Dinnertime: We’d like to keep the Western theme going, but your kid probably just wants a bowl of cereal. You’re in luck: The Cereal Box, scheduled to open this month in Arvada, offers grub in the form of more than 100 different cereals, from modern-day faves like Kellogg’s Frozen cereal to the old-school Boo Berry variety.

Stay: The Kimpton Hotel Monaco’s Western motif—enhanced by a remodel this fall—strikes that difficult-to-create balance between kitschy and sophisticated (see: animal-print plush robes, pillows embroidered with bucking broncos). Plus, kids will find stuffed animals, such as bison, on their pillows; little ones can take their new furry friends home for an extra $25 (from the parents, of course).

Grade Schoolers: City Safari

Morning: The Rocky Mountain Arsenal complex gets a lot of attention for its wildlife, but the 123-acre Bluff Lake Nature Center in Stapleton provides a more central place to glimpse animals in natural habitats. Take the kids for a sunrise hike and try to spot mule deer along the one-mile Lake Loop.

Afternoon: Now learn about the wildlife of yesteryear—or, rather, yester-millennium. The Denver Museum of Nature & Science’s latest exhibit, Ultimate Dinosaurs (on display through January 15), digs into recent fossil discoveries, using both life-size casts and virtual reality setups to reveal the secrets of the prehistoric past.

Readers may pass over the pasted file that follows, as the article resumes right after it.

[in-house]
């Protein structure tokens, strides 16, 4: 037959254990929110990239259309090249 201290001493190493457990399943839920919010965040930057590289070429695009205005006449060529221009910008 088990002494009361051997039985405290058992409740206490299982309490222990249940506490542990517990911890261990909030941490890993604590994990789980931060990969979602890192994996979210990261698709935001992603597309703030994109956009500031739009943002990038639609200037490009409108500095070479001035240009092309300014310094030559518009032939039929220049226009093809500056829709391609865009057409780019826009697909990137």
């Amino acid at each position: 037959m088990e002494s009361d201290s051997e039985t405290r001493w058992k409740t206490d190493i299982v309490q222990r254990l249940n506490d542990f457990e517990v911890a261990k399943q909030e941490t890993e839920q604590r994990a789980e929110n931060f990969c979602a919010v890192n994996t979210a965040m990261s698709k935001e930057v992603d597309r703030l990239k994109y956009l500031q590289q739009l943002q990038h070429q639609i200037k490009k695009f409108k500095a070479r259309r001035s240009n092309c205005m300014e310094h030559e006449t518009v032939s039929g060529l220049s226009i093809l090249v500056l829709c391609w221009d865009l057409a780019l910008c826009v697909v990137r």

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Dinnertime: All that cozying up to critters may cause a sudden aversion to carnivorous eating habits. Fortunately, fast-casual spot Vital Root in Berkeley offers several veggie alternatives—such as crispy avocado tacos—to kids’ favorite foods.

Stay: Through December 31, the Ritz-Carlton, Denver will pitch a tent (with a mattress) inside your suite, complete with the wildlife picture book A Colorado Day, a stuffed lion, and a s’mores-flavored cupcake. Rates start at $524 per night.

Teens: Time Travel

Afternoon (because what teenager gets out of bed before noon?): The ’80s are cool again, which means your moody adolescent might retire his snarl for a while if you take him to four-year-old curio shop Fifty-Two 80’s in Platt Park. There, he can rummage through old Atari games and hundreds of collectible figurines. (Who knew Bill and Ted’s Excellent Adventure had action figures?)